Energy from Waste, Energy from waste, Ewaste, Opinion, Waste collection

A global review of the waste to energy sector

By Amal Jugdeo

The need for sustainable waste disposal solutions is becoming more critical as the quantity of waste generated increases yearly. This is evident in all countries, including countries that have the most efficient waste separation and recycling programs. Switzerland, for example, has one of the most stringent waste management regulations and policies in Europe and is often recognised as the ‘world champion of recycling’.

These regulations cover various aspects of waste management, including recycling targets, waste disposal methods and extended producer responsibility. This has resulted in a well-established system of waste separation at source, where residents must sort their waste into different categories, such as paper, glass, metal, plastic, and organic waste. This facilitates efficient recycling processes and reduces the amount of waste sent to landfills.

Switzerland also invests in advanced waste management technologies. This includes state-of-the-art recycling facilities and Waste to Energy (WtE) facilities. WtE generates energy supplying process steam, electricity, and district heating. In addition, they double up as metal recycling centres. These technologies contribute to efficient waste management and resource recovery. However, despite such well-established systems, residual waste has trended upwards. Switzerland has disposed of all residual waste by WtE for nearly two decades. What is also clear is that the ecological impact increases with increased recycling rates, and at some optimum point, it does not make sense to improve recycling rates without having a negative ecological impact. This is evident in the graph below:

This means that any responsible waste management solution will result in residual waste that needs to go to landfills or better WtE facilities. Globally, in the past decade, around 900,000 tons per day of new WtE processing capacity came online in 1100 new facilities. WtE is recognised as part of the waste management solution in many jurisdictions worldwide.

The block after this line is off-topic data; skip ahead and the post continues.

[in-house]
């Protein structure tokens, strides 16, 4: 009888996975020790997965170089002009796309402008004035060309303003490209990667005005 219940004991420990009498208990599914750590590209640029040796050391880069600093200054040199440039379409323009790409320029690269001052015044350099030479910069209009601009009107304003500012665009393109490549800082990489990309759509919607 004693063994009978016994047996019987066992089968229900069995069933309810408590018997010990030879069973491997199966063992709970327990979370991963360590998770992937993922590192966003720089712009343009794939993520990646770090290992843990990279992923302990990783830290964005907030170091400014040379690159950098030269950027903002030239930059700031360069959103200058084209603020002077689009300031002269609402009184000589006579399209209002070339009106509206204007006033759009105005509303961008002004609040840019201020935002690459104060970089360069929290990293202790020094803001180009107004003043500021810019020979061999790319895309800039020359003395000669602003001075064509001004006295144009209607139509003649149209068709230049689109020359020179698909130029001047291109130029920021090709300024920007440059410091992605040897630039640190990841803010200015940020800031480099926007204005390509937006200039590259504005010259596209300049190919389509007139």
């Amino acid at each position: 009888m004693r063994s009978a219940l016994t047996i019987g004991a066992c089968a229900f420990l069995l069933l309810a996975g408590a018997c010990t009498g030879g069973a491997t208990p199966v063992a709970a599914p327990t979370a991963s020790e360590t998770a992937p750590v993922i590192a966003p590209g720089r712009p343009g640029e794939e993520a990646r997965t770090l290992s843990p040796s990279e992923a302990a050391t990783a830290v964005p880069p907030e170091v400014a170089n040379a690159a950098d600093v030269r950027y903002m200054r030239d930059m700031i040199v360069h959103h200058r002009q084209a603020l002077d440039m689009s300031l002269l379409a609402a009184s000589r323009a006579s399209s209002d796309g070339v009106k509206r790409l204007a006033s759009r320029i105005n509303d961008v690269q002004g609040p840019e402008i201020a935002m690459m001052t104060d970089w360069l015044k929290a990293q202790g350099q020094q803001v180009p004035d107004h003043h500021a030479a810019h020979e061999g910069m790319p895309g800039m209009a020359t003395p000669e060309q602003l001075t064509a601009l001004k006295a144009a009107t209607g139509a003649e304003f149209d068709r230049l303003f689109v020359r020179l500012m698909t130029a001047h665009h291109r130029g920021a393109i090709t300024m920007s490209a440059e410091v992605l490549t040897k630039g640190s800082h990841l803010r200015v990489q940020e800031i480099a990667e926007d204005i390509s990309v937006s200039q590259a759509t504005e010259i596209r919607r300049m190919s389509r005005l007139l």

Let us take a tour of the latest WtE developments globally.

Western, Central, and Northern Europe are mature WtE markets, and the focus in the future in these markets will be the replacement and modernisation of old plants. The UK is an exception because of its late entry into the industry. This is why there has been a flurry of new builds in the UK recently – HZI alone brought online 8 out of 14 new facilities in the UK over the past three years. Countries in Eastern Europe and Turkey will need to develop WtE plants to align with EU landfill regulations, which prohibit the disposal of untreated waste. Russia also embraces WtE, but progress has stopped due to the ongoing conflict in Ukraine.

In the Middle East, development is expected mainly in the United Arab Emirates, where Dubai has set a WtE target of 80 per cent by 2030. HZI has already commenced operation of the largest WtE facility in the world in Dubai, which will eventually process 1.89 million tonnes of residual waste once all five 125 MWth lines are commissioned in 2024. Two more facilities are planned for Abu-Dhabi, where HZI will be building the largest capacity-per-line facility in the world.